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Exclusive Design Analysis From David Pedrick

A former America’s Cup winning designer looks at the differences between Team New Zealand’s boat and Alinghi’s SUI-64.

February 17, 2003
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Stuart Streuli

The greatest surprise of the America’s Cup unveiling Tuesday, other than Alinghi’s spirited can-can dancers, was that both finalists were essentially unchanged from January’s unveiling. Since Team New Zealand was not previously engaged in racing for survival, there was an air of expectation of a larger “hula” and shorter bulb for the Match, but TNZ’s only change appeared to be its hot-rod paint job on the bulb. The past month has been a time of refinement by both teams, rather than reconfiguration.

Alinghi (SUI-64) is an evolutionary derivative of NZL-60, the 2000 America’s Cup winner. However, Team New Zealand has continued to expand the America’s Cup Class design space with its controversial hull appendage, or “Hula,” and a radically long, slender bulb on NZL-82, the final build of this year’s Cup contenders.

Alinghi’s forward overhang has been steepened about 3 degrees since winning the Louis Vuitton Cup. According to the design team, this was to gain about 2 square meters of sail area (out of roughly 320 sq m of total rated sail area), while the offsetting increase in hydrodynamic drag is very small. Another small speed gain has been made by converting the cap shrouds (main side stays) from single round rod to double rods of smaller diameter, one behind the other, to achieve a more streamlined effect. (Rigging rods are required to be round by the class rule.) The aerodynamic drag reduction is claimed to be worth about a half-boatlength per beat. These are the visible refinements to the yacht, with similar attention to detail given to other aspects of performance and handling. Alinghi has seemed to be making every second count.

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Compared to Alinghi, NZL-82 is a little beamier. The resulting added wetted surface of the hull, added surface of the longer bulb and viscous drag due caused by the Hula’s edges and fuller shape produce a greater low-speed drag for NZL-82 than for SUI-64. However, the hula is expected to have an advantage at higher sailing speeds because of its increased sailing length. It appears that Team New Zealand has not gone completely in the high speed direction, though, backing off on rated length to buy more sail area in its rating. This would tend to neutralize the added frictional/viscous drag inherent in its hull design, perhaps even coming out ahead when sailing downwind.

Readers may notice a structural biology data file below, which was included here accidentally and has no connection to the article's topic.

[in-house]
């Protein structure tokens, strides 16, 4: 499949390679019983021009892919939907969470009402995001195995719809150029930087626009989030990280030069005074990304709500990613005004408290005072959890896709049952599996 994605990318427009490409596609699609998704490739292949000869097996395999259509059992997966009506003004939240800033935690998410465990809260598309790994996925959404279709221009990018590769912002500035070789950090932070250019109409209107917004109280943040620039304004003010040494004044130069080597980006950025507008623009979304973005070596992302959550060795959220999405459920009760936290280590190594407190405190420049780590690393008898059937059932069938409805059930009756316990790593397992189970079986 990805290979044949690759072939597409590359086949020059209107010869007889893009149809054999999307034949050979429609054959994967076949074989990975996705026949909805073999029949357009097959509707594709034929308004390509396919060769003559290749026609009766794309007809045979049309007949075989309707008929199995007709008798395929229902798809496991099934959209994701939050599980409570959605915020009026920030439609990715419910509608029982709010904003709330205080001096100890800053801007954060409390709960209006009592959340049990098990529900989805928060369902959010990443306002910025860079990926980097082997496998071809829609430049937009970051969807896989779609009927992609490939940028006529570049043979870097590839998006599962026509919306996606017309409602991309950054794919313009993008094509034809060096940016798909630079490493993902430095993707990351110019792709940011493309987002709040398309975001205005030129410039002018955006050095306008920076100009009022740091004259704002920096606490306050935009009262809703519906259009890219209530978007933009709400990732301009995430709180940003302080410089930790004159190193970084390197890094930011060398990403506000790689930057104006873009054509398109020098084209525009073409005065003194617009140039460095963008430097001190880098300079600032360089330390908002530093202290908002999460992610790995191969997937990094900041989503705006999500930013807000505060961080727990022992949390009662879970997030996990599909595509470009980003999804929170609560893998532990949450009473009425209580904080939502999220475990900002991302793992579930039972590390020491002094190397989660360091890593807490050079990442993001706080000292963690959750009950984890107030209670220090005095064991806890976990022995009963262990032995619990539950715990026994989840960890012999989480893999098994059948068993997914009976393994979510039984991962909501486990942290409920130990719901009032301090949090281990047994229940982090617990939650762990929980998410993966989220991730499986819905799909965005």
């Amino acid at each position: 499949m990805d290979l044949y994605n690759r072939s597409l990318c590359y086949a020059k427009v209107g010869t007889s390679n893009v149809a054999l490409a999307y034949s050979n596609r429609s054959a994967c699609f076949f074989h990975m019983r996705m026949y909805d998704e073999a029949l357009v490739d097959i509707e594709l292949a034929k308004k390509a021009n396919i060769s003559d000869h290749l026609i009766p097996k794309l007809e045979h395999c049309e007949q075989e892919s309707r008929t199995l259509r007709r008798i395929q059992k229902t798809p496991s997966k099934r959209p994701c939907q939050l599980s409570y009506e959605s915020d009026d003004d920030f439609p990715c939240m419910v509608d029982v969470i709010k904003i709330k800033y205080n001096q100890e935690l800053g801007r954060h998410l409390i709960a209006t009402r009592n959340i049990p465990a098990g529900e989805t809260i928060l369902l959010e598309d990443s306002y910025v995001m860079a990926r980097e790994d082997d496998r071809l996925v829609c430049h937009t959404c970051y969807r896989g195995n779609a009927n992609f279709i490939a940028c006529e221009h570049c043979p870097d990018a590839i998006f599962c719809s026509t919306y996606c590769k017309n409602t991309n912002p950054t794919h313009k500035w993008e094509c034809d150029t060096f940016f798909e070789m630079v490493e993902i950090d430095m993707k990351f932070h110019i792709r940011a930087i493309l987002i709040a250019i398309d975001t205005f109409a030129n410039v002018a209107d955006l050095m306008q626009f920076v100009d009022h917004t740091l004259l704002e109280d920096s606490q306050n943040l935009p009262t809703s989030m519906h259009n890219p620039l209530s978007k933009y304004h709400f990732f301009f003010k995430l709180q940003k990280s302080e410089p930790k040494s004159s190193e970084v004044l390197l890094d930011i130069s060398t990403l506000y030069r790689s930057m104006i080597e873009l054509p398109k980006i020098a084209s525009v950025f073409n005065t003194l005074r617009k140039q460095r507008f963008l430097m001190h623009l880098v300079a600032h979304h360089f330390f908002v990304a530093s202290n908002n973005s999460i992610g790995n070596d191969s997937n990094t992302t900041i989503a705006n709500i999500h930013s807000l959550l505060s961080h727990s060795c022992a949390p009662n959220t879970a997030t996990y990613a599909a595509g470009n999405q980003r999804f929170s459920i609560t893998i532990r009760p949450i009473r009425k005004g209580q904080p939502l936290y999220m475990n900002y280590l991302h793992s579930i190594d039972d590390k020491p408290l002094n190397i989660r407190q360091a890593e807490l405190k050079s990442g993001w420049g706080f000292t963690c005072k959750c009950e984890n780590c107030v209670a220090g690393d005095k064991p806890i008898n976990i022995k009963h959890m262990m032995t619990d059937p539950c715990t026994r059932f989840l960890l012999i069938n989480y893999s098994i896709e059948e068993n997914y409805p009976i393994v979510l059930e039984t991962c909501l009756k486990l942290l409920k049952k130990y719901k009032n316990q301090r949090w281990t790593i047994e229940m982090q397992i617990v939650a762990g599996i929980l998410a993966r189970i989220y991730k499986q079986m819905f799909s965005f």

The two yachts have only small differences in their sail plans. By class rule, the height of the mainsail and jibstay are at a fixed maximum. Alinghi’s and Team New Zealand’s fore triangles are nearly identical in dimensions. Both yachts have extensive upper roach in their mainsails. However, Alinghi’s is a little greater aloft, while Team New Zealand’s longer boom and somewhat more rounded mainsail leech appear to carry roughly 5 sq m more sail area (about 1.5 percent of total rated sail area) than Alinghi’s.

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| Stuart Streuli|

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| The Hula supposedly allows TNZ to carry an extra 120 square feet of sail area off the wind. But while Dean Barker and company were fast off the wind in Leg 2 of Race 2, they lost time in Legs 4 and 6.* * *|

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It might be expected that NZL-82’s wider beam and lower-center-of-gravity bulb would show equal or greater sail-carrying ability compared to Alinghi, allowing for NZL-82’s increased sail area, as well. However, it wasn’t seen in the yachts’ abbreviated encounter in Race 1. NZL-82 looked quick off the starting line, but was heeling more than Alinghi. Perhaps she was already encumbered by substantial sea water aboard. Her bow was pointing higher than Alinghi’s, but she was losing gauge. However, NZL-82’s relative performance against Alinghi in less pressed conditions remains speculative. Meanwhile, the potential of the Hula in fresh conditions remains talk rather than action.

The next day’s sailing, in Race 2, tested the other end of the wind spectrum. In perhaps the closest and best-sailed America’s Cup race ever, the speed potential of Alinghi and Team New Zealand appeared extremely close in 8- to 9-knot winds. Position on the course had more to do with gaining an advantage than did design differences. Alinghi eked out a small lead to windward on leg 1, only to lose it, and then some, on the first run. The impression that NZL-82 might have had an inherent speed edge downwind was dashed later when Alinghi made gains on each of the next two runs, including an impressive, come-from-behind overpowering of NZL-82 in the final minutes of the race. In light airs downwind, it is apparent that spinnaker selection creates bigger differences between the yachts than do the respective hulls and appendages.

During a down-speed tacking duel in the final beat, New Zealand’s small keel showed that it had enough area for the yacht to accelerate out of tacks and stretch its lead. There was no Achilles heel to be found there.

After two days, there is still a lot of racing ahead of Team New Zealand and Alinghi in their first-to-five series. The extraordinary problems that plagued TNZ in Race 1 are not likely to be repeated, both yachts have shown the potential to win in light airs, and their relative performance in mid-range conditions is still untested. Despite different design trade-offs made in these two yachts, the next week of racing may boil down to the most significant test of sailors ever to compete for the America’s Cup.

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